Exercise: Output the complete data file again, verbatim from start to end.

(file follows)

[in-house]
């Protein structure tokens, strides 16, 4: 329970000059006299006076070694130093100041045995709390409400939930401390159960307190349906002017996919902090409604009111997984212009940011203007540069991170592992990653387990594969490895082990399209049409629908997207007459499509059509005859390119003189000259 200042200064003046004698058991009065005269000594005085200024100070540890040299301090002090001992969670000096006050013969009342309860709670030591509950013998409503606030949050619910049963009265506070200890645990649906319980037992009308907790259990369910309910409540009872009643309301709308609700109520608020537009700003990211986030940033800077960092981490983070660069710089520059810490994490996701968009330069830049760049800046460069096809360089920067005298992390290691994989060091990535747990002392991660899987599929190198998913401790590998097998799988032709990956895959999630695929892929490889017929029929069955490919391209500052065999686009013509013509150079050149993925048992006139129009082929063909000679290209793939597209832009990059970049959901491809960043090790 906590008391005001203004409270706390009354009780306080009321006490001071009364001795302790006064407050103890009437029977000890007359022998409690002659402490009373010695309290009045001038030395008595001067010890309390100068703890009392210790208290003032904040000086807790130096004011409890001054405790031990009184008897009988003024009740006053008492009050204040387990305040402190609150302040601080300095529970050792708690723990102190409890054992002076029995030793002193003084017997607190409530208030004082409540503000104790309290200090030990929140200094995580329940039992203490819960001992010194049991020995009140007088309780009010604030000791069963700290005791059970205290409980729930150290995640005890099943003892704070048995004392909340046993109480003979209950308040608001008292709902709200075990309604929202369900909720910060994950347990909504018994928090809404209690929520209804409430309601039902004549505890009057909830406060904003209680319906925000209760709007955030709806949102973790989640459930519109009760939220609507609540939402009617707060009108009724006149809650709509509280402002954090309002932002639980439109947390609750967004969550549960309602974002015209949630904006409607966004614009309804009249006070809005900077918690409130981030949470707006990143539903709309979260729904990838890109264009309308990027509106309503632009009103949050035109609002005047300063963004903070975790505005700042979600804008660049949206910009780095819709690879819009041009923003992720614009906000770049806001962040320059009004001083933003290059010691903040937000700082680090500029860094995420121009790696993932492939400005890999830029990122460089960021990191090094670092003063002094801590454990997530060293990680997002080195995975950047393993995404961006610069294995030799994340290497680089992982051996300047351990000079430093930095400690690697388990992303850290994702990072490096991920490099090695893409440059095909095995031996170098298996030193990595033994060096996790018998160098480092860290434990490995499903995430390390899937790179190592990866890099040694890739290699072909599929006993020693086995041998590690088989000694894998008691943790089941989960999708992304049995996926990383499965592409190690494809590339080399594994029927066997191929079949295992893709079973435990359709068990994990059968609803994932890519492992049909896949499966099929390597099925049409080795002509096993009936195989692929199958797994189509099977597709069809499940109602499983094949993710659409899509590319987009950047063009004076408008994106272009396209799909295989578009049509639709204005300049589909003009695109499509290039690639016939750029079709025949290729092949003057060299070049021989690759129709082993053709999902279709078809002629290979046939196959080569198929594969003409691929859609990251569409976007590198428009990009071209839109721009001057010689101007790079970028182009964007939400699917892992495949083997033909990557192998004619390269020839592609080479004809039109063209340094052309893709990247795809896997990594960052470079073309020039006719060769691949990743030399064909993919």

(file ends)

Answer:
[in-house]
């Protein structure tokens, strides 16, 4: 329970000059006299006076070694130093100041045995709390409400939930401390159960307190349906002017996919902090409604009111997984212009940011203007540069991170592992990653387990594969490895082990399209049409629908997207007459499509059509005859390119003189000259 200042200064003046004698058991009065005269000594005085200024100070540890040299301090002090001992969670000096006050013969009342309860709670030591509950013998409503606030949050619910049963009265506070200890645990649906319980037992009308907790259990369910309910409540009872009643309301709308609700109520608020537009700003990211986030940033800077960092981490983070660069710089520059810490994490996701968009330069830049760049800046460069096809360089920067005298992390290691994989060091990535747990002392991660899987599929190198998913401790590998097998799988032709990956895959999630695929892929490889017929029929069955490919391209500052065999686009013509013509150079050149993925048992006139129009082929063909000679290209793939597209832009990059970049959901491809960043090790 906590008391005001203004409270706390009354009780306080009321006490001071009364001795302790006064407050103890009437029977000890007359022998409690002659402490009373010695309290009045001038030395008595001067010890309390100068703890009392210790208290003032904040000086807790130096004011409890001054405790031990009184008897009988003024009740006053008492009050204040387990305040402190609150302040601080300095529970050792708690723990102190409890054992002076029995030793002193003084017997607190409530208030004082409540503000104790309290200090030990929140200094995580329940039992203490819960001992010194049991020995009140007088309780009010604030000791069963700290005791059970205290409980729930150290995640005890099943003892704070048995004392909340046993109480003979209950308040608001008292709902709200075990309604929202369900909720910060994950347990909504018994928090809404209690929520209804409430309601039902004549505890009057909830406060904003209680319906925000209760709007955030709806949102973790989640459930519109009760939220609507609540939402009617707060009108009724006149809650709509509280402002954090309002932002639980439109947390609750967004969550549960309602974002015209949630904006409607966004614009309804009249006070809005900077918690409130981030949470707006990143539903709309979260729904990838890109264009309308990027509106309503632009009103949050035109609002005047300063963004903070975790505005700042979600804008660049949206910009780095819709690879819009041009923003992720614009906000770049806001962040320059009004001083933003290059010691903040937000700082680090500029860094995420121009790696993932492939400005890999830029990122460089960021990191090094670092003063002094801590454990997530060293990680997002080195995975950047393993995404961006610069294995030799994340290497680089992982051996300047351990000079430093930095400690690697388990992303850290994702990072490096991920490099090695893409440059095909095995031996170098298996030193990595033994060096996790018998160098480092860290434990490995499903995430390390899937790179190592990866890099040694890739290699072909599929006993020693086995041998590690088989000694894998008691943790089941989960999708992304049995996926990383499965592409190690494809590339080399594994029927066997191929079949295992893709079973435990359709068990994990059968609803994932890519492992049909896949499966099929390597099925049409080795002509096993009936195989692929199958797994189509099977597709069809499940109602499983094949993710659409899509590319987009950047063009004076408008994106272009396209799909295989578009049509639709204005300049589909003009695109499509290039690639016939750029079709025949290729092949003057060299070049021989690759129709082993053709999902279709078809002629290979046939196959080569198929594969003409691929859609990251569409976007590198428009990009071209839109721009001057010689101007790079970028182009964007939400699917892992495949083997033909990557192998004619390269020839592609080479004809039109063209340094052309893709990247795809896997990594960052470079073309020039006719060769691949990743030399064909993919």